In order to arrange that fluid can only pass from the intermediate space 12 to the interior 8 of the liner 7 through the non-return valve 16, the non-return valve 16 is sealingly fitted in the passage 14 through the liner wall 7. To this end, the head pieces 63 of the inlet member 35 and the head piece 64 of the outlet member 40 are provided with circular bevelled edges 66 and 67, respectively, which bevelled edges can carve tightly into the liner wall 7. Further, the diameter of the passage 14 can be selected such that the housing 30 of the non-return valve fits tightly into the passage 14. The size of the gap 69 between the housing 30 and the passage 14 has been exaggerated in the drawing for the sake of clarity. For mounting of the non-return valve 16 in the passage 14, the circumferences 70 and 71 of head pieces 63 and 64 have hexagonal shape when viewed from the top or bottom, such that they can be turned with a spanner. Further, the thickness of the head piece 63 of the inlet member 35 in axial direction is kept to a minimum, in order to allow tight fitting of the liner 2 to the pipe 1. The outer face 73 of the head piece 63 is curved slightly convex, and a number of channels 75 are arranged in the head piece 63. The channels 75 allow fluid communication between the intermediate space 12 and the inlet end 18 of the non-return valve 16, even if the outer face 73 presses firmly against the inner surface 6 of the wall 4 of the pipe 1.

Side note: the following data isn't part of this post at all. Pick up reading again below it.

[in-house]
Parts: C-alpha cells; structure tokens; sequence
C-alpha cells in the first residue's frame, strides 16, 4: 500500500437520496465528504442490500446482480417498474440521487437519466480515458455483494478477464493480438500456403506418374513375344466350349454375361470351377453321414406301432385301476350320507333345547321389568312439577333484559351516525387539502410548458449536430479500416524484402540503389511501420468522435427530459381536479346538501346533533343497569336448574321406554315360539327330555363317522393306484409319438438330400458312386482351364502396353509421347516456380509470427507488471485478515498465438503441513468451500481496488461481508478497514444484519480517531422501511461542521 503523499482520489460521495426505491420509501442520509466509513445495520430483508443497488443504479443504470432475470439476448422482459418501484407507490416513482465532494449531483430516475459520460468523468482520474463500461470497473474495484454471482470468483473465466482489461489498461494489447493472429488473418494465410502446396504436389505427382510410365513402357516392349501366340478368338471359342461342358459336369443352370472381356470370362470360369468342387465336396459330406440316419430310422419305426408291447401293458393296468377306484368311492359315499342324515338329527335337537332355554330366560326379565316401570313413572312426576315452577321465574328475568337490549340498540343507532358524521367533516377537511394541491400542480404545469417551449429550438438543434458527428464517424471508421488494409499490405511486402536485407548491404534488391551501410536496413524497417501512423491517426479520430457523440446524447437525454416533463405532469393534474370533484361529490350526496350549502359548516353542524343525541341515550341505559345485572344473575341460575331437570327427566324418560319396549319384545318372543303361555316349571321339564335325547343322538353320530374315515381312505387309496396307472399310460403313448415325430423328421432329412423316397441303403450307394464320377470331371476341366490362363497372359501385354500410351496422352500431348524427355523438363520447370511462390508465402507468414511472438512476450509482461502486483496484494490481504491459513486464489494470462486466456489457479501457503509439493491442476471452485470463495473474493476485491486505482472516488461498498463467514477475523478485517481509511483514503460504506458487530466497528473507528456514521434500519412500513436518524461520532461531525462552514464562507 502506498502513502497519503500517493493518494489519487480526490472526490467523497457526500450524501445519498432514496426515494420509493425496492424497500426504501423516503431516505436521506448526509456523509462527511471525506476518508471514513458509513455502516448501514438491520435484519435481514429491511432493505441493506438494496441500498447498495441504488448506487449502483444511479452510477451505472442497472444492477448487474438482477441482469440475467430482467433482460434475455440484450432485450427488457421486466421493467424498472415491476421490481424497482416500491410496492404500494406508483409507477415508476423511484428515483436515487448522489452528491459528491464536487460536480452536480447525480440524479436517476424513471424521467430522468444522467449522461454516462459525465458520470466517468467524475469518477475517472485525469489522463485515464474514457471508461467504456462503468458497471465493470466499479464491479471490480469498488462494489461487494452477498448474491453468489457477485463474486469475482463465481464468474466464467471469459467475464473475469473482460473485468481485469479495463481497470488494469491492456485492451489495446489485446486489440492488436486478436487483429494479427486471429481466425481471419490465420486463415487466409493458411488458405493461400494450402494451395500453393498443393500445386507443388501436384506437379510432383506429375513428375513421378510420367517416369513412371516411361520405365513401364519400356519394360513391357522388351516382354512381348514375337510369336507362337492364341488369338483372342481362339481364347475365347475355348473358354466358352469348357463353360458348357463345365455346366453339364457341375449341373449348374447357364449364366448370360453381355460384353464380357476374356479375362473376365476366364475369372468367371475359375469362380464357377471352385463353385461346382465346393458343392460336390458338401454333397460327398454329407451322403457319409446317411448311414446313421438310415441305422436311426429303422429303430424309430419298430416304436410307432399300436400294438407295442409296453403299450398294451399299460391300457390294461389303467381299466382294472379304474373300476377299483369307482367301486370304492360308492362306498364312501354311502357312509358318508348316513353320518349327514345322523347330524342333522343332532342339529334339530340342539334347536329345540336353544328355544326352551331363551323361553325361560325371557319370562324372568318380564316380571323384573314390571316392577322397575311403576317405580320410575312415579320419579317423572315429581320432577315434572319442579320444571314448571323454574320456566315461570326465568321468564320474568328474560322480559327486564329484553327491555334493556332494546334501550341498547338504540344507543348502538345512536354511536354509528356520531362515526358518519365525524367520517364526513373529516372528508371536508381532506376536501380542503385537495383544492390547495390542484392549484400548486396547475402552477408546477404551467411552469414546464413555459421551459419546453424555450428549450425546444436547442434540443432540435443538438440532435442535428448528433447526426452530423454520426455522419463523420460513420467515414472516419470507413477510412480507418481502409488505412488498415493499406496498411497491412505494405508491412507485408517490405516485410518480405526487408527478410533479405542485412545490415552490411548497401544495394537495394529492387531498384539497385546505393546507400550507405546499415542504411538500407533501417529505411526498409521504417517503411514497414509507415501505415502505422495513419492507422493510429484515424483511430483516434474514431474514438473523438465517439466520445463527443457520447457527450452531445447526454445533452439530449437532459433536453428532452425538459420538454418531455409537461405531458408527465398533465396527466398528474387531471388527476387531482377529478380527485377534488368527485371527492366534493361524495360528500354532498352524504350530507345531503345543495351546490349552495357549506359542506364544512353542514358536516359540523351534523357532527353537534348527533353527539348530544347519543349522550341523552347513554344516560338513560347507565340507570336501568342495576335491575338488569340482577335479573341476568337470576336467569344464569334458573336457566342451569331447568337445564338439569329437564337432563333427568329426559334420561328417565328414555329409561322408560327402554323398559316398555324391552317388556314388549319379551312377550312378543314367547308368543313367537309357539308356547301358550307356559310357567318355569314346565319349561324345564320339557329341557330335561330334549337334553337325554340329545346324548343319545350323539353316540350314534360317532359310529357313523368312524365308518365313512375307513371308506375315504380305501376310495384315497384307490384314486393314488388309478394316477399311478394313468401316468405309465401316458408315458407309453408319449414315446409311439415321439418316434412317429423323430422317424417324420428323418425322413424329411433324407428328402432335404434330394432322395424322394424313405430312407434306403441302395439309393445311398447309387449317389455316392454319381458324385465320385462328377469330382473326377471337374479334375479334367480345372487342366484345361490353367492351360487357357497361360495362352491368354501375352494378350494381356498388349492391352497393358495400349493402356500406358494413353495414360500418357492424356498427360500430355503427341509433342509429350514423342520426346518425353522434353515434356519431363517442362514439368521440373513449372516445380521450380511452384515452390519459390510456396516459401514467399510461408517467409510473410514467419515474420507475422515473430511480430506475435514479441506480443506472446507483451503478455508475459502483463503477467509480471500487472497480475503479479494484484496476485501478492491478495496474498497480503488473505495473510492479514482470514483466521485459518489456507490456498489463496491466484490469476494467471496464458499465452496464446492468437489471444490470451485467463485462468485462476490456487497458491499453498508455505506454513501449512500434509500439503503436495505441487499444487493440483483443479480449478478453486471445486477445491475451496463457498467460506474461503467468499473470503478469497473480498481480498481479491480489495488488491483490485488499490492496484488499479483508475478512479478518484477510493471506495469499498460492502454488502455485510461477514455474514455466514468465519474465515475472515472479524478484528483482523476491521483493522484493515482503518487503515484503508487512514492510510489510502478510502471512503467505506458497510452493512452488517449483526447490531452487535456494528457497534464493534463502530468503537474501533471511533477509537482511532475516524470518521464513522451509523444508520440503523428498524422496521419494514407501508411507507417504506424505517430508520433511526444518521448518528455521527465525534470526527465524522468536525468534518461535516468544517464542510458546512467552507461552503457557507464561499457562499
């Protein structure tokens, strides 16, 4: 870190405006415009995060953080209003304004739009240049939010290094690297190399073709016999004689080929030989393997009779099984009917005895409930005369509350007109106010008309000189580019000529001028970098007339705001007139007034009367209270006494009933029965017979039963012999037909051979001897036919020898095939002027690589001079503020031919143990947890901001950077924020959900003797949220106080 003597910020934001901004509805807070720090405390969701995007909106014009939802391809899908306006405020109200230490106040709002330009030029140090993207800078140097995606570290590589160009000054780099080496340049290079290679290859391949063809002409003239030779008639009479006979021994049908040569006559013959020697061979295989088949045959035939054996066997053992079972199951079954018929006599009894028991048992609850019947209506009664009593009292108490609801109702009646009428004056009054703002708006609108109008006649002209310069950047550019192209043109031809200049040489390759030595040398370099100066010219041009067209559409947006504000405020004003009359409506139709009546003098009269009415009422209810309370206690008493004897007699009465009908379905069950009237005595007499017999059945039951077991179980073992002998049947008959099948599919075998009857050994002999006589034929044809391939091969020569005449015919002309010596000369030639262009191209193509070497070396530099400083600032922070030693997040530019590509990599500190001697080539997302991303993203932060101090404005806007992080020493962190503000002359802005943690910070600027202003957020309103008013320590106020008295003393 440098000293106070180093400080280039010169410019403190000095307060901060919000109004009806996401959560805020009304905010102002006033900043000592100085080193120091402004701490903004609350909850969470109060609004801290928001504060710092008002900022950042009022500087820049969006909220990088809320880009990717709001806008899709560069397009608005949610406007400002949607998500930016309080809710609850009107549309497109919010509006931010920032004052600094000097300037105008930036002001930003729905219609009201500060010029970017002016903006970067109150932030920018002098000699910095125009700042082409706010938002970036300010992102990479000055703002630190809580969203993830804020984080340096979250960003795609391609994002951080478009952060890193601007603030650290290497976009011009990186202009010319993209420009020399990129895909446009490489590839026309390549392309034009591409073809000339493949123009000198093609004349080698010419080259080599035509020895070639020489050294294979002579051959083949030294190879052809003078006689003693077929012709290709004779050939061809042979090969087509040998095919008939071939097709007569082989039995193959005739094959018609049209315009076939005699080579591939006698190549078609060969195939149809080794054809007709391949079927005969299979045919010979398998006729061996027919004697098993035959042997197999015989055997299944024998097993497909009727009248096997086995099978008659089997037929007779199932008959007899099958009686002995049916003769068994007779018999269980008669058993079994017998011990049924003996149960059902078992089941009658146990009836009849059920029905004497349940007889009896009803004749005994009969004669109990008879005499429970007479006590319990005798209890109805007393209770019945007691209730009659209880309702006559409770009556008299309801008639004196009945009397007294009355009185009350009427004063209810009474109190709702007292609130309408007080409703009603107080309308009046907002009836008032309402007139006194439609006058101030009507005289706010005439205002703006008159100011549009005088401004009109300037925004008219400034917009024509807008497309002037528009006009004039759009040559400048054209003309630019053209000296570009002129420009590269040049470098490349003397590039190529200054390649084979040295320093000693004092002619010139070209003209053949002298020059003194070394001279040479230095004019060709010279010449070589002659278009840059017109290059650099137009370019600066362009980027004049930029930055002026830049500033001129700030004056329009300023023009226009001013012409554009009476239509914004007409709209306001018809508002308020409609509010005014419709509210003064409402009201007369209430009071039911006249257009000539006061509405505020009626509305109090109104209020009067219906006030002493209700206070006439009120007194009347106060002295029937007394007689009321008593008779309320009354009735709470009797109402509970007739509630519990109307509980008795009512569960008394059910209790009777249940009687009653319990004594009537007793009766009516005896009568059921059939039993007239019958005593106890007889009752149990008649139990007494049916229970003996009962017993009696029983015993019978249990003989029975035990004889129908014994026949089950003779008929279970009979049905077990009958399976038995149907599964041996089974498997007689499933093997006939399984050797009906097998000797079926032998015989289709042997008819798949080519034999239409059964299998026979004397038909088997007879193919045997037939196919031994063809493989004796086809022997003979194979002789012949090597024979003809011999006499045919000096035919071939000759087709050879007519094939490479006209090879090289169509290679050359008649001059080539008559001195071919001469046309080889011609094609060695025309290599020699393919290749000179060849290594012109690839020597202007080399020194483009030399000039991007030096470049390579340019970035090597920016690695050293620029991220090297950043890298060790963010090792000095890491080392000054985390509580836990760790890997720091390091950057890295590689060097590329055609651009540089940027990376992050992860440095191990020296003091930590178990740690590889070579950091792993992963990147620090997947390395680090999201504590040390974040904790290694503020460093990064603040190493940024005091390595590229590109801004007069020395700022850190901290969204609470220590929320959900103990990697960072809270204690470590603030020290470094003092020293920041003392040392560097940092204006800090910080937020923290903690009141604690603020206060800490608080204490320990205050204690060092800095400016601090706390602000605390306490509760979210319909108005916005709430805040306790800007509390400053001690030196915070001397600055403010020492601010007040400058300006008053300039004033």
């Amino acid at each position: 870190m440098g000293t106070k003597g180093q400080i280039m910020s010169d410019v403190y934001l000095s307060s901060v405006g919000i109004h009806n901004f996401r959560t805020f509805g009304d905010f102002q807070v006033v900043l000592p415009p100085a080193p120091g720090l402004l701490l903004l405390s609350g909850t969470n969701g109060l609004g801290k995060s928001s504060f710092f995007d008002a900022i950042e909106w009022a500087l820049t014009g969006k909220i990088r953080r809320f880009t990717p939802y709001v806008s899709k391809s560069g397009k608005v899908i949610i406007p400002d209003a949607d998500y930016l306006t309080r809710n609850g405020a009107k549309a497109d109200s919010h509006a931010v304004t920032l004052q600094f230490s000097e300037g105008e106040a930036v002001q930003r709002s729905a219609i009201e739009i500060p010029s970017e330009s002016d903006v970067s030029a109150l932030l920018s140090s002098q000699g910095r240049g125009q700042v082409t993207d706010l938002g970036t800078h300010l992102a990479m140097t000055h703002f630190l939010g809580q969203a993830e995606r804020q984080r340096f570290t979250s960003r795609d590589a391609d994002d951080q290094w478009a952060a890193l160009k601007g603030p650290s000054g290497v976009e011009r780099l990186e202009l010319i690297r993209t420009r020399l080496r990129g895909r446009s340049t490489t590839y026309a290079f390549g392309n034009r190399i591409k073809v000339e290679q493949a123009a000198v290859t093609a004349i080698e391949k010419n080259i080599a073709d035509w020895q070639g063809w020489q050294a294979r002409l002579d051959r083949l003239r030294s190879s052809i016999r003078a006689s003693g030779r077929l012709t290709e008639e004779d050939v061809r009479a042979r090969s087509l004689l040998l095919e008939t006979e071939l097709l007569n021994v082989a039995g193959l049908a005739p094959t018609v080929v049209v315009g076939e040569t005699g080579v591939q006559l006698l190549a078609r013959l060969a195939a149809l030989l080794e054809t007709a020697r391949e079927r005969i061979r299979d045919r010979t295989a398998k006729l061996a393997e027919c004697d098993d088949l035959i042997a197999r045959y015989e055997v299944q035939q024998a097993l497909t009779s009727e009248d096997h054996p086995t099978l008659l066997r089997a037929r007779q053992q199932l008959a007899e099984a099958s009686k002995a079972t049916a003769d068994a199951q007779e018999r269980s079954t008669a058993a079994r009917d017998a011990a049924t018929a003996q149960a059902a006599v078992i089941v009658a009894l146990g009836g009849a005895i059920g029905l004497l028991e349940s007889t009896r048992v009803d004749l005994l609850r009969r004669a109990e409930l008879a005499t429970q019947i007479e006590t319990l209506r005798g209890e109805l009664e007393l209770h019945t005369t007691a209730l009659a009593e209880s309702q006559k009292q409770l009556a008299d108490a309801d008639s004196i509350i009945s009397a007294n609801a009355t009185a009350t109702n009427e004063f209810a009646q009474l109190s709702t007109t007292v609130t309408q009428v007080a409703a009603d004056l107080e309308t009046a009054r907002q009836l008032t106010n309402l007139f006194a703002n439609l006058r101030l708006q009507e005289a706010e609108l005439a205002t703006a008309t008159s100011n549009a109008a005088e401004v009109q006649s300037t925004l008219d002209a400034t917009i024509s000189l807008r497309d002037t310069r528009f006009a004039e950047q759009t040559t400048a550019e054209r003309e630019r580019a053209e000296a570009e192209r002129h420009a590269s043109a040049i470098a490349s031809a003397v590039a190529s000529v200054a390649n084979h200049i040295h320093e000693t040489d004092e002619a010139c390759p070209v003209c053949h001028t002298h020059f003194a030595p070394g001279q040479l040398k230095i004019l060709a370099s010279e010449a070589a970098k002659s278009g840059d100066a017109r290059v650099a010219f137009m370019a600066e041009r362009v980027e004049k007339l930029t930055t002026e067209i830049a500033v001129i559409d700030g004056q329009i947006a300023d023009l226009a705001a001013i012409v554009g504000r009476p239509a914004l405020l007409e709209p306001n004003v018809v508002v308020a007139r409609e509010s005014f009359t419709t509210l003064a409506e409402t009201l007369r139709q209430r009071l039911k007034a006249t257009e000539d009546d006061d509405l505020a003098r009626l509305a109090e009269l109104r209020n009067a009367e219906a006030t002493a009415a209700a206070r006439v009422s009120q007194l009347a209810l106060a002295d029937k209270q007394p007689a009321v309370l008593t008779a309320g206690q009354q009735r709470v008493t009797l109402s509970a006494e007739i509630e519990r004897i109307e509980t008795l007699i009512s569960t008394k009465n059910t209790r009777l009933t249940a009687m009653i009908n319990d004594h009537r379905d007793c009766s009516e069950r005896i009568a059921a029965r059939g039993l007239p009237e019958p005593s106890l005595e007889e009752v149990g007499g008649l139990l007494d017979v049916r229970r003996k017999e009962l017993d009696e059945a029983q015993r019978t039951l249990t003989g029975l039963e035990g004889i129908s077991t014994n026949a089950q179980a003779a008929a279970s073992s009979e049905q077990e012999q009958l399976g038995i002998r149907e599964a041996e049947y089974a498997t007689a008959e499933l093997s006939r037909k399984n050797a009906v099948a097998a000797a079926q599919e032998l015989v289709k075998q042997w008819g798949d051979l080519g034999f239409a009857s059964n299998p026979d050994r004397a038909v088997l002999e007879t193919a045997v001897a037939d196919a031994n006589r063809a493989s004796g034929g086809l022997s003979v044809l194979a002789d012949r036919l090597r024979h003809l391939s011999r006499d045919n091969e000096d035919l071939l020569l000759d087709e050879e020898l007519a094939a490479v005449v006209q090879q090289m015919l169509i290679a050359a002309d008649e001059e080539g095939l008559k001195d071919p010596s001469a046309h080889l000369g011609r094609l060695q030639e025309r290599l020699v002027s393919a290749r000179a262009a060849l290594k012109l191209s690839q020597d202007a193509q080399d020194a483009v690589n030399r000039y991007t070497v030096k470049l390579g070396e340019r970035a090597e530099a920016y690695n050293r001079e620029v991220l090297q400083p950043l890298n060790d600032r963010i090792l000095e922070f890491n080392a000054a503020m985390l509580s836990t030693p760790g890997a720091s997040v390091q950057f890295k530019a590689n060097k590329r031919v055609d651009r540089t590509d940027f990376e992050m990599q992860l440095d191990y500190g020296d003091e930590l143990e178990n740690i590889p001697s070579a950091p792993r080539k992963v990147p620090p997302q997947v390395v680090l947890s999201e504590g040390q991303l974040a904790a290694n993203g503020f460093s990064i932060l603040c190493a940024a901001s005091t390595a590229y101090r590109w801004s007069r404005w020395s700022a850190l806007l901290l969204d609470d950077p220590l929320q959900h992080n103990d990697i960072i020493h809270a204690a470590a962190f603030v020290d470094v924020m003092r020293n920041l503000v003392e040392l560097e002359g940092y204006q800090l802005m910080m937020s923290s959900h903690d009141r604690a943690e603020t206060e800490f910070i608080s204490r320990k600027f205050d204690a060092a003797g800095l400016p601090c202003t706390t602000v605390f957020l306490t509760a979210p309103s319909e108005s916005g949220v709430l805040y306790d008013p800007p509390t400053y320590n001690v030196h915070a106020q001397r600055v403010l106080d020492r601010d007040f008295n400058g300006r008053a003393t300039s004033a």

The thickness in axial direction of the head piece 64 of the outlet member 40 is also kept to a minimum, and the outer face 77 is curved slightly convex. In this way the flow of fluid through the interior 8 of the liner is not substantially disturbed. Also the inspection of the lined pipe, using for example a so-called pigging tool, is not hampered.